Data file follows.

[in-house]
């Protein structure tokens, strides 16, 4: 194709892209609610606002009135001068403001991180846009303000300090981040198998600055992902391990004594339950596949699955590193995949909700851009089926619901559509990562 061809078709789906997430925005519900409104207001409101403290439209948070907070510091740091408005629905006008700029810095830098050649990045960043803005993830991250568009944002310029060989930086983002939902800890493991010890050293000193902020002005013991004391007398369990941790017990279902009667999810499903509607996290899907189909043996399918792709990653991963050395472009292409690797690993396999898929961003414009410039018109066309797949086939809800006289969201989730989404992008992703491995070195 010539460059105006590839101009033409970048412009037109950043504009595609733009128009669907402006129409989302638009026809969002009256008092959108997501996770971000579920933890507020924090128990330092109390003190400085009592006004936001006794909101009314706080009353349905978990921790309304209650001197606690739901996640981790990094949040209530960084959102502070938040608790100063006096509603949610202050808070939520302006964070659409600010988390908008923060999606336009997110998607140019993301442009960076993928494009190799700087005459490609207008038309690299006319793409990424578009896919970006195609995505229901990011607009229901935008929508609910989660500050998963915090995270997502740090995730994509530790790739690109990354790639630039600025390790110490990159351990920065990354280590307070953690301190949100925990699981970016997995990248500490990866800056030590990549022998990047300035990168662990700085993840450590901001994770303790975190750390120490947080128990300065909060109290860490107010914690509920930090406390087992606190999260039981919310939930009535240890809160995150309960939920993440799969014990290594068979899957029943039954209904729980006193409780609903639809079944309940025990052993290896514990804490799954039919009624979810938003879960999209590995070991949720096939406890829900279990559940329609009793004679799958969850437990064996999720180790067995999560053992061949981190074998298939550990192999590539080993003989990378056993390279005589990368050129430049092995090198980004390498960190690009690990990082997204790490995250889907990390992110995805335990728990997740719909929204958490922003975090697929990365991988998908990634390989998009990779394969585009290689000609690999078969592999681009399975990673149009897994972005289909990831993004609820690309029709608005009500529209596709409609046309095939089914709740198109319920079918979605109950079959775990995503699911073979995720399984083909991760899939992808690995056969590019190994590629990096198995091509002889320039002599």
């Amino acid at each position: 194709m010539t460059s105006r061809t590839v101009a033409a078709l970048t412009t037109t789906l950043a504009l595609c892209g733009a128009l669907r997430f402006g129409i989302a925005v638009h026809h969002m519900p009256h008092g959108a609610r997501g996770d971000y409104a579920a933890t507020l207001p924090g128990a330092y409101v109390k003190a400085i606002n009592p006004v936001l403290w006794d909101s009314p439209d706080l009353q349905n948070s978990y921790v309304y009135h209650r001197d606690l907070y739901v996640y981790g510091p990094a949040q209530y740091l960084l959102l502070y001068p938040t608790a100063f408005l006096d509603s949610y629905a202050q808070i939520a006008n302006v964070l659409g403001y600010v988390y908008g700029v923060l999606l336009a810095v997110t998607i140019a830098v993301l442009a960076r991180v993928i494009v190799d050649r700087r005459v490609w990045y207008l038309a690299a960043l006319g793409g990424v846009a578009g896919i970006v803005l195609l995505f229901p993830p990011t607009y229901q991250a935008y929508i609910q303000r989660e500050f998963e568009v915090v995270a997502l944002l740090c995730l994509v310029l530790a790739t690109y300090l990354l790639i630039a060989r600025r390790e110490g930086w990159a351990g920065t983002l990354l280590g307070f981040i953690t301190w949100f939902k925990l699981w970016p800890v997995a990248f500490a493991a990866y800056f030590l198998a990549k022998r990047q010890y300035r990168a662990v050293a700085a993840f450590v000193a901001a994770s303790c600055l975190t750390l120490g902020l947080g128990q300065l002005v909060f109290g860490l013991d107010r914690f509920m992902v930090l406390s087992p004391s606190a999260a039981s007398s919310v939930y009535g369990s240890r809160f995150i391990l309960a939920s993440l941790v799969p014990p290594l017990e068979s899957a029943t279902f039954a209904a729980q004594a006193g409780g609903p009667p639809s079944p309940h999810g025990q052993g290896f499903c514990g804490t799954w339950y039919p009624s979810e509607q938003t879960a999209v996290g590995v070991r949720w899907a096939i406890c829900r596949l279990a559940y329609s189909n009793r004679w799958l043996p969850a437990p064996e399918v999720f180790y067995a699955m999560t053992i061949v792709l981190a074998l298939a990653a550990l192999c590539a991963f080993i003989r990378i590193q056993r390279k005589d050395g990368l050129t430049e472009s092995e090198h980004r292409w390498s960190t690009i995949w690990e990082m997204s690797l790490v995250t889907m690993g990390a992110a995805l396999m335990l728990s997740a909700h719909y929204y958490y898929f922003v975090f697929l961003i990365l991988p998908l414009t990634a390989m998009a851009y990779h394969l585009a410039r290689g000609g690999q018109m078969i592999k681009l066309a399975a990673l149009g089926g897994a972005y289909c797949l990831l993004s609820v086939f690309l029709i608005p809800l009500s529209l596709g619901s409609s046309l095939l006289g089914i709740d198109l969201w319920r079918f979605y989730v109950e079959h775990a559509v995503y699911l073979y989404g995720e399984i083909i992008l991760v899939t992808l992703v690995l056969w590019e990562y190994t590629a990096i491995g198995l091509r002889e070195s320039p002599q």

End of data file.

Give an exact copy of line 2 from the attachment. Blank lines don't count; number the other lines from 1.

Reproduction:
């Protein structure tokens, strides 16, 4: 194709892209609610606002009135001068403001991180846009303000300090981040198998600055992902391990004594339950596949699955590193995949909700851009089926619901559509990562 061809078709789906997430925005519900409104207001409101403290439209948070907070510091740091408005629905006008700029810095830098050649990045960043803005993830991250568009944002310029060989930086983002939902800890493991010890050293000193902020002005013991004391007398369990941790017990279902009667999810499903509607996290899907189909043996399918792709990653991963050395472009292409690797690993396999898929961003414009410039018109066309797949086939809800006289969201989730989404992008992703491995070195 010539460059105006590839101009033409970048412009037109950043504009595609733009128009669907402006129409989302638009026809969002009256008092959108997501996770971000579920933890507020924090128990330092109390003190400085009592006004936001006794909101009314706080009353349905978990921790309304209650001197606690739901996640981790990094949040209530960084959102502070938040608790100063006096509603949610202050808070939520302006964070659409600010988390908008923060999606336009997110998607140019993301442009960076993928494009190799700087005459490609207008038309690299006319793409990424578009896919970006195609995505229901990011607009229901935008929508609910989660500050998963915090995270997502740090995730994509530790790739690109990354790639630039600025390790110490990159351990920065990354280590307070953690301190949100925990699981970016997995990248500490990866800056030590990549022998990047300035990168662990700085993840450590901001994770303790975190750390120490947080128990300065909060109290860490107010914690509920930090406390087992606190999260039981919310939930009535240890809160995150309960939920993440799969014990290594068979899957029943039954209904729980006193409780609903639809079944309940025990052993290896514990804490799954039919009624979810938003879960999209590995070991949720096939406890829900279990559940329609009793004679799958969850437990064996999720180790067995999560053992061949981190074998298939550990192999590539080993003989990378056993390279005589990368050129430049092995090198980004390498960190690009690990990082997204790490995250889907990390992110995805335990728990997740719909929204958490922003975090697929990365991988998908990634390989998009990779394969585009290689000609690999078969592999681009399975990673149009897994972005289909990831993004609820690309029709608005009500529209596709409609046309095939089914709740198109319920079918979605109950079959775990995503699911073979995720399984083909991760899939992808690995056969590019190994590629990096198995091509002889320039002599």